Keeping vaccines safe and effective in countries with limited and unreliable power supplies calls for the need for uninterrupted refrigeration.
After all, weak links in the cold chain system can easily cause millions of dollars’ worth of Covid-19 vaccines, something that countries avoid, especially now with the limited production of approved shots during pandemic.
This is where the Solar Direct Drive comes into play. Basically, the Solar Direct Drive utilizes energy from the sun to power a compressor, which cools or freezes a liquid that then cools the Covid-19 vaccines.
The technology was the result of the United Nations Environment Programme Division of Technology Industry and Economics (UNEP-DTIE) collaboration with Greenpeace, UNICEF, and industry in 2001, where they worked on developing a better refrigeration system for locations with unreliable and limited power supply.
That is when Vestefrost, an industry partner, came up with a 19.5-liter prototype unit that used the Solar Direct Drive Technology. Instead of batteries, the prototype stores the energy of the sun in ice. During the day, the equipment powers the compressor through the photovoltaic solar panels. When the sun comes down, the ice compartment keeps the vaccine vials at specific temperatures to keep them effective.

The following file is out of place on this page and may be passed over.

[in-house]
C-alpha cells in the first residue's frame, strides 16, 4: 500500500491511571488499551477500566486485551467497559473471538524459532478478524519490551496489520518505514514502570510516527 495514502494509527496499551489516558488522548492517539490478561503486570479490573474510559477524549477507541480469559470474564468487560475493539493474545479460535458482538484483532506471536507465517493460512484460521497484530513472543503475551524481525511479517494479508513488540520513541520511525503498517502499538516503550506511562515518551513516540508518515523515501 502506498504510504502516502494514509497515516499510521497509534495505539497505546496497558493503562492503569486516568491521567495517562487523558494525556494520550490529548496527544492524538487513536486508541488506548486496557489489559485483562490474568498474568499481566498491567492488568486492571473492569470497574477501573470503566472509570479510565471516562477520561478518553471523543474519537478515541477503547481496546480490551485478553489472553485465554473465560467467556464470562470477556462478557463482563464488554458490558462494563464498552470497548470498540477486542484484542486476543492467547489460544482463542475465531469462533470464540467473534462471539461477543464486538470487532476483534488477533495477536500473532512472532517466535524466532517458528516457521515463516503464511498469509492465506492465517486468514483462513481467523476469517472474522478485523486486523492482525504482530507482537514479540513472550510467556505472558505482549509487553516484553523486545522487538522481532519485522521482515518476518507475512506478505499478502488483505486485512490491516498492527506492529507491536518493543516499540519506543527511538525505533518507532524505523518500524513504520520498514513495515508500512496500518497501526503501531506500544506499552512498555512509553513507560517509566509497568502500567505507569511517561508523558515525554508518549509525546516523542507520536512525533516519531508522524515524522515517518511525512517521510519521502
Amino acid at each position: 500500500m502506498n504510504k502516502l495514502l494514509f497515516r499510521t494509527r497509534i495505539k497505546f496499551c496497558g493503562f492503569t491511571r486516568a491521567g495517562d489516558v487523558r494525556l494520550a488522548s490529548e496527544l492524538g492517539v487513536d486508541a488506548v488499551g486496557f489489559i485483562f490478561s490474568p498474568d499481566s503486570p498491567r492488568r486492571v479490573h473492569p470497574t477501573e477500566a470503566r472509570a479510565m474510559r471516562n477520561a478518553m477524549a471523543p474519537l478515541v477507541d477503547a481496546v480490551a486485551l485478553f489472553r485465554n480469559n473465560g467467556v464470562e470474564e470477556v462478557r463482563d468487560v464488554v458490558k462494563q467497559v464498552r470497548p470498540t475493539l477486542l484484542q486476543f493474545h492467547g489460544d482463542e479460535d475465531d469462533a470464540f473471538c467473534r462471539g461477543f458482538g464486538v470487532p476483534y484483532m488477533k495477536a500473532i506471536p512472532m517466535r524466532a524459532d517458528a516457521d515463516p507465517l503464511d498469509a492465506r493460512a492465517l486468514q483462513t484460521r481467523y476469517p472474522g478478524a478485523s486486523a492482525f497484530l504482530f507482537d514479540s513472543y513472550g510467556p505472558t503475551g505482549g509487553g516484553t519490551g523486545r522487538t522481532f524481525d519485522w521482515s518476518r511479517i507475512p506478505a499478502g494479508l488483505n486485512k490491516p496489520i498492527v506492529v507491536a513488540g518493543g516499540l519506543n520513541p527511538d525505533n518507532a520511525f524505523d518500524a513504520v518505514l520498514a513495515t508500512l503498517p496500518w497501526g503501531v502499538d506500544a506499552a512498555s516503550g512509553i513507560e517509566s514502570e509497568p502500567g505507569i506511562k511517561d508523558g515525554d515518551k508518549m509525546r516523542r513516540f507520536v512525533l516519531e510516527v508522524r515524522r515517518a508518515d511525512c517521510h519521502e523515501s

Ultimately, in 2010, the World Health Organization has already prequalified this environmentally-friendly, inexpensive, and battery-free refrigeration system. This allowed the prototype to be tested in a laboratory setting to determine which climatic condition it is suitable for use. Results revealed that the first generation Solar Direct Drive technology was prequalified for locations up to 27°C.
Since then, research and development accelerated for the cold chain industry, where several other suppliers began receiving prequalification for their version of the prototype utilizing the Solar Direct Drive technology.
So far, a second generation has been created that can be used in regions of up to 32 °C, and currently, work is ongoing on a third generation for countries with temperatures up to 43 °C.